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Products > Leptospermum laevigatum
 
Leptospermum laevigatum - Australian Tea Tree
   
Image of Leptospermum laevigatum
[2nd Image]
Habit and Cultural Information
Category: Tree
Family: Myrtaceae (Myrtles)
Origin: Australia (Australasia)
Evergreen: Yes
Flower Color: White
Bloomtime: Spring
Synonyms: [Fabricia laevigata ]
Height: 20-30 feet
Width: 20-30 feet
Exposure: Full Sun
Seaside: Yes
Summer Dry: Yes
Deer Tolerant: Yes
Irrigation (H2O Info): Low Water Needs
Winter Hardiness: 25-30 F
Leptospermum laevigatum (Australian Tea Tree) - This is a large, evergreen shrub or small tree that, with age, develops a structurally beautiful and sculptural spreading, twisting and curving light gray trunk and branches which have the tendency to arch along the ground. It grows 15-30 feet high and 20-30 feet wide with small, pointed oblong, dull green leaves on gracefully pendulous branches. Small rose-like white flowers appear in spring.

Plant in full sun to light shade in most soil types where it is drought tolerant and hardy to around 25 degrees F and will grow in seaside conditions but may need protection from hot, dry winds. It naturally forms an open sprawling shrub with sculptural branches but also responds well to trimming or even hedging and can also be trained as a bonsai subject.

Leptospermum laevigatum is common in coastal areas in the Australian states of New South Wales, Victoria, Tasmania and possibly into South Australia where it grows on sand dunes and cliffs; there it is called Coast Tea Tree. This tree has also naturalized outside of its native range in other parts of Australia, South Africa, New Zealand and Hawaii.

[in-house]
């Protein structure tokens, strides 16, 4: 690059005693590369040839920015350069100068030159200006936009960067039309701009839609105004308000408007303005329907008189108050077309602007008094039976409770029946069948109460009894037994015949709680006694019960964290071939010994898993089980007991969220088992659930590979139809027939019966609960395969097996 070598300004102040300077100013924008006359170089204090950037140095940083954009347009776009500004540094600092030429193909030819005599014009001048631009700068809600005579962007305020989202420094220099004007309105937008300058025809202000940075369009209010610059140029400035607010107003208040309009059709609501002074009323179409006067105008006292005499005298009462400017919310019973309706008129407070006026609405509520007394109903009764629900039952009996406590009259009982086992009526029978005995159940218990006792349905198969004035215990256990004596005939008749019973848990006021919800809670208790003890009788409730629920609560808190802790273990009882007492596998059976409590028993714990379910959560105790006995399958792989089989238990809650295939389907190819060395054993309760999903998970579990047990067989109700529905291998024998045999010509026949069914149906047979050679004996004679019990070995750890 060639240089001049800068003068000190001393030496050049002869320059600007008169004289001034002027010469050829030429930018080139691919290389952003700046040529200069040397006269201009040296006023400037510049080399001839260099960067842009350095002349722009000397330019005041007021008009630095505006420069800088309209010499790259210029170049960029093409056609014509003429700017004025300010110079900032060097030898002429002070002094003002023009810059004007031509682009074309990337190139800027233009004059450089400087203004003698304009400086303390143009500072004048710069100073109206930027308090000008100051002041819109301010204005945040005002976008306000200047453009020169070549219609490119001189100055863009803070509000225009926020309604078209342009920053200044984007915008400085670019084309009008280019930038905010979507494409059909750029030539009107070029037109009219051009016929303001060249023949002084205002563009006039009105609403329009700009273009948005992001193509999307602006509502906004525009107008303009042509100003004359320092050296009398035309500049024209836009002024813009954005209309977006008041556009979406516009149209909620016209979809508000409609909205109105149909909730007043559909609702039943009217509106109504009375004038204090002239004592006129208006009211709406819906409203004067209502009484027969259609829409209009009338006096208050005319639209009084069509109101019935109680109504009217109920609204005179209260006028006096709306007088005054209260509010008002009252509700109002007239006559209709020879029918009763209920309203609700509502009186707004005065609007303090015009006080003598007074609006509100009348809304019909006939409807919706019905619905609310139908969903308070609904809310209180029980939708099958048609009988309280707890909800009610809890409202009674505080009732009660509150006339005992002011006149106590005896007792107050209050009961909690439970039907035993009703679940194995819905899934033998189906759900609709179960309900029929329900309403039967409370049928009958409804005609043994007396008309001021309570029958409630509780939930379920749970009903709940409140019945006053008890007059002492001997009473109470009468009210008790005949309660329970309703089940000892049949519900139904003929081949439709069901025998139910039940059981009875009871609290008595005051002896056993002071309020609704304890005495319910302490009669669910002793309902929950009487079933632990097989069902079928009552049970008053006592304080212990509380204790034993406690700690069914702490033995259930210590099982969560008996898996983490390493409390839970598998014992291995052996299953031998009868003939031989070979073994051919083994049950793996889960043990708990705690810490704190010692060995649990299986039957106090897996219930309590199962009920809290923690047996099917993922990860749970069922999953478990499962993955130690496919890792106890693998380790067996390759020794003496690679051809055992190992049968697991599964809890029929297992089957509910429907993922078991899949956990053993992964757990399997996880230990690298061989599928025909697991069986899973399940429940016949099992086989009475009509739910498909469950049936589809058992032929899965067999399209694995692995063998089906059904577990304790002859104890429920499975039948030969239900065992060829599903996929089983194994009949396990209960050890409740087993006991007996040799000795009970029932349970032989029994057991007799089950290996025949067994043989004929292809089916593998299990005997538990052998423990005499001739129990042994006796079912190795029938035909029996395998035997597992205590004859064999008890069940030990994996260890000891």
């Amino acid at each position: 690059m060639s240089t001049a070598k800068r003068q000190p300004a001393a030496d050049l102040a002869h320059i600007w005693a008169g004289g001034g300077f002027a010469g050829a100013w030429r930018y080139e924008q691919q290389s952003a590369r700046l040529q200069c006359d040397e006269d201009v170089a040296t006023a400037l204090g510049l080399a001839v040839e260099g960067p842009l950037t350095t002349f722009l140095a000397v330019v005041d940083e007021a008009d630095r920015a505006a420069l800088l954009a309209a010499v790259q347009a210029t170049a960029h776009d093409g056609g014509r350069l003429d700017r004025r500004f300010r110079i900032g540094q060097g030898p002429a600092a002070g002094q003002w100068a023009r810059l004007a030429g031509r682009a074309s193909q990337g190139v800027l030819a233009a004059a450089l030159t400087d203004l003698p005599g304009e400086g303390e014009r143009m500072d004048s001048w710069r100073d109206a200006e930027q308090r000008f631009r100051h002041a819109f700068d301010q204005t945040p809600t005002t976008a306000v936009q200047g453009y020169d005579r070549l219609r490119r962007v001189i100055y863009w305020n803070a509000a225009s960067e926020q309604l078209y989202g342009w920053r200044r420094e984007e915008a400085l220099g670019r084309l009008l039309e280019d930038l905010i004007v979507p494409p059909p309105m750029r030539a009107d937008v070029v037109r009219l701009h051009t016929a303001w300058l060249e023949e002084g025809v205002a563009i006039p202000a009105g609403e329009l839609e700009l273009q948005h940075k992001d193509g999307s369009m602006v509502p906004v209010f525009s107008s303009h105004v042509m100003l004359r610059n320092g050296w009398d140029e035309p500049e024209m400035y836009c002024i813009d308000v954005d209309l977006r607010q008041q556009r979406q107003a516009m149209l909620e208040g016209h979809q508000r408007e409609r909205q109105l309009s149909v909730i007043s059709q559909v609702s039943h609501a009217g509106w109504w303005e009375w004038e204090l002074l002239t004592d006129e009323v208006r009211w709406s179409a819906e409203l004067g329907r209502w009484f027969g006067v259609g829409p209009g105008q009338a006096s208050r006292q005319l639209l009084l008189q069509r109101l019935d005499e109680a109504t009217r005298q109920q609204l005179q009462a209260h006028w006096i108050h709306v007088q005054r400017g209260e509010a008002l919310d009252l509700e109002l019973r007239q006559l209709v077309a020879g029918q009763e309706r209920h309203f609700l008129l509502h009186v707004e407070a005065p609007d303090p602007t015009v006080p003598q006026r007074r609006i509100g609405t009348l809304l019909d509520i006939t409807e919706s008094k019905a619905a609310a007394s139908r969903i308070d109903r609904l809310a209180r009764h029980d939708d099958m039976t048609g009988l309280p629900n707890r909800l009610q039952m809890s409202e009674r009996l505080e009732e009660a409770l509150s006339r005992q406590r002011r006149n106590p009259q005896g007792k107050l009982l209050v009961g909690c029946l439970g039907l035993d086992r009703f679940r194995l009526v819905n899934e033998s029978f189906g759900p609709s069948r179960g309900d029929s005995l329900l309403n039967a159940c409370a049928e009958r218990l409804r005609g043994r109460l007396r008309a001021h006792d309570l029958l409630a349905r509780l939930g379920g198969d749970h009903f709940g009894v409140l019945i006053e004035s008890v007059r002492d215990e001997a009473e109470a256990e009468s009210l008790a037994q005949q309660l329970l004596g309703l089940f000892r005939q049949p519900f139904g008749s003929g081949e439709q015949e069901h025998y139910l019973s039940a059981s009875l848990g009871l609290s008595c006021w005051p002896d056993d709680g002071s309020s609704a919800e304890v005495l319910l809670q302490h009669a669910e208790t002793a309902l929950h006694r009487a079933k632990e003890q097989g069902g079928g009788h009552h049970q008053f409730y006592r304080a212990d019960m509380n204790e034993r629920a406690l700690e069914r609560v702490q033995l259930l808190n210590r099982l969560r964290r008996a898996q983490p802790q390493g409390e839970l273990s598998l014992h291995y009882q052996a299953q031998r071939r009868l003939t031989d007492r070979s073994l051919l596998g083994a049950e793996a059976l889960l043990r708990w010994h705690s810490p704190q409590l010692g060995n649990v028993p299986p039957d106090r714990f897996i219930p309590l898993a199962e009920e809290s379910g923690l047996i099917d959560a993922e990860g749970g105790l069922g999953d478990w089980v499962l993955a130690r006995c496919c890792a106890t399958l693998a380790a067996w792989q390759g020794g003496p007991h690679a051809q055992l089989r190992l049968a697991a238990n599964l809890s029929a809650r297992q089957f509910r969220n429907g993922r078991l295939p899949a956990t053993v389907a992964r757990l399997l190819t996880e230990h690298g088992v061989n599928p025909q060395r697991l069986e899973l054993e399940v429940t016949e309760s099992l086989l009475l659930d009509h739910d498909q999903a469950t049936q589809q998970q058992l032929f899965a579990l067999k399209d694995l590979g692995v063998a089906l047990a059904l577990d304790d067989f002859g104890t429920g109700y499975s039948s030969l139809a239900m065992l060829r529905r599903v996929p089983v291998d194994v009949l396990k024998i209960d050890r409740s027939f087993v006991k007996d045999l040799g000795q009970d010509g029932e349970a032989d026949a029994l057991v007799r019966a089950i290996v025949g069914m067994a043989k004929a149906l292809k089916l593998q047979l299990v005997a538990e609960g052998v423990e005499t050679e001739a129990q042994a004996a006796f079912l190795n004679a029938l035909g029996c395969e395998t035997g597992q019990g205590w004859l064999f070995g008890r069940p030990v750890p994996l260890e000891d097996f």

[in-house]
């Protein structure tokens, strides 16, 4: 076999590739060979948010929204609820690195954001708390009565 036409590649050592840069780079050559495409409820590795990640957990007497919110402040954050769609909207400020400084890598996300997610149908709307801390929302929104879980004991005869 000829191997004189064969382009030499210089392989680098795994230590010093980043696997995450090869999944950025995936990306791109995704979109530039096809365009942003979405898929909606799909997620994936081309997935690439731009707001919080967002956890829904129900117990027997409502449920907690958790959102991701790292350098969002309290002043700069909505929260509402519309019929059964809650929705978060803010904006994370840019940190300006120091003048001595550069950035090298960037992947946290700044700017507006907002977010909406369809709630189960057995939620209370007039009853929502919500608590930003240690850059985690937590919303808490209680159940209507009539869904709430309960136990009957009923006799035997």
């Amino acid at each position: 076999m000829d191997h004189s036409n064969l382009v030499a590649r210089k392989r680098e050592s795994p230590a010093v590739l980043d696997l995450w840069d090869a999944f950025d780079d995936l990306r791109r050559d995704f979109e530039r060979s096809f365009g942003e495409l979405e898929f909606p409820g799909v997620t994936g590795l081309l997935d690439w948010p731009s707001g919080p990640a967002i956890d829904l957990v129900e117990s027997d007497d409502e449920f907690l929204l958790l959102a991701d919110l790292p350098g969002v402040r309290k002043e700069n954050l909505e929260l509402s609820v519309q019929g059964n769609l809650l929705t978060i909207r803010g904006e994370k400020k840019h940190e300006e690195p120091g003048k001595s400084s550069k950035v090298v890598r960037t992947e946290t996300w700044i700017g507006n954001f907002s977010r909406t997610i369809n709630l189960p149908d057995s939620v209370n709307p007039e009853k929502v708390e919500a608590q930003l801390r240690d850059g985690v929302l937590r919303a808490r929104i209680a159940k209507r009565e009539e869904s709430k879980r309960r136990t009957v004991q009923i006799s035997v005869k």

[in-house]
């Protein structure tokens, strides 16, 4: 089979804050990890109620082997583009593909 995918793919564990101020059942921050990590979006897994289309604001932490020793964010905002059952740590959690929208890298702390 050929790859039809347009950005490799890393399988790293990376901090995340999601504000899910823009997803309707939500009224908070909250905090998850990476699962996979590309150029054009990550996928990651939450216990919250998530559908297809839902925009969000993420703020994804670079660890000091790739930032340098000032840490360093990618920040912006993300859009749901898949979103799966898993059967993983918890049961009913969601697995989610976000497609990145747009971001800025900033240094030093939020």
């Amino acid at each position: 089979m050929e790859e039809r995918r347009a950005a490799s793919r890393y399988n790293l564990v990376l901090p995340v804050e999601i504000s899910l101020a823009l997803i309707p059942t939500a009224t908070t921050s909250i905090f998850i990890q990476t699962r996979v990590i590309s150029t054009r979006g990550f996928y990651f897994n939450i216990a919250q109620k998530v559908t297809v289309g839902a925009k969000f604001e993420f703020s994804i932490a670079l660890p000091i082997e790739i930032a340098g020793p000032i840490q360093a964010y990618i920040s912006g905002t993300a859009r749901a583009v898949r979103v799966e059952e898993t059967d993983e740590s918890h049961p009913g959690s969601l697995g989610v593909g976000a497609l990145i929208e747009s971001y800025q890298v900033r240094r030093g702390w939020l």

The name for the genus is a Latinized Greek compound from 'leptos' meaning slender and 'spermum' meaning "seed" in reference to the small seeds and the specific epithet means "smooth", likely for the smooth hairless leaves. This species was one of the earliest Australian plant introductions in California and was noted to be in a 1871 exhibition in San Francisco under its older name Fabricia laevigata and reported growing in Oakland that same year. There are many beautiful specimens noted in California, including an amazing wide growing specimen growing in Alice Keck Park Memorial Gardens in Santa Barbara that was first measured 36 feet wide in 1939 when the site was then on the grounds of the El Mirasol Hotel. This amazing specimen is much wider than this now.

We have grown this attractive and useful plant since the nursery started in 1979. We also growth a dwarf form of it called Leptospermum laevigatum 'Reevesii'

This information about Leptospermum laevigatum displayed is based on research conducted in our horticultural library and from reliable online resources. We also will relate observations made about it as it grows in our nursery gardens and other gardens we have visited, as well how the crops have performed in containers in our nursery field. We will also incorporate comments that we receive from others and we welcome hearing from anyone with additional information, particularly if they can share any cultural information that would aid others in growing it.

 
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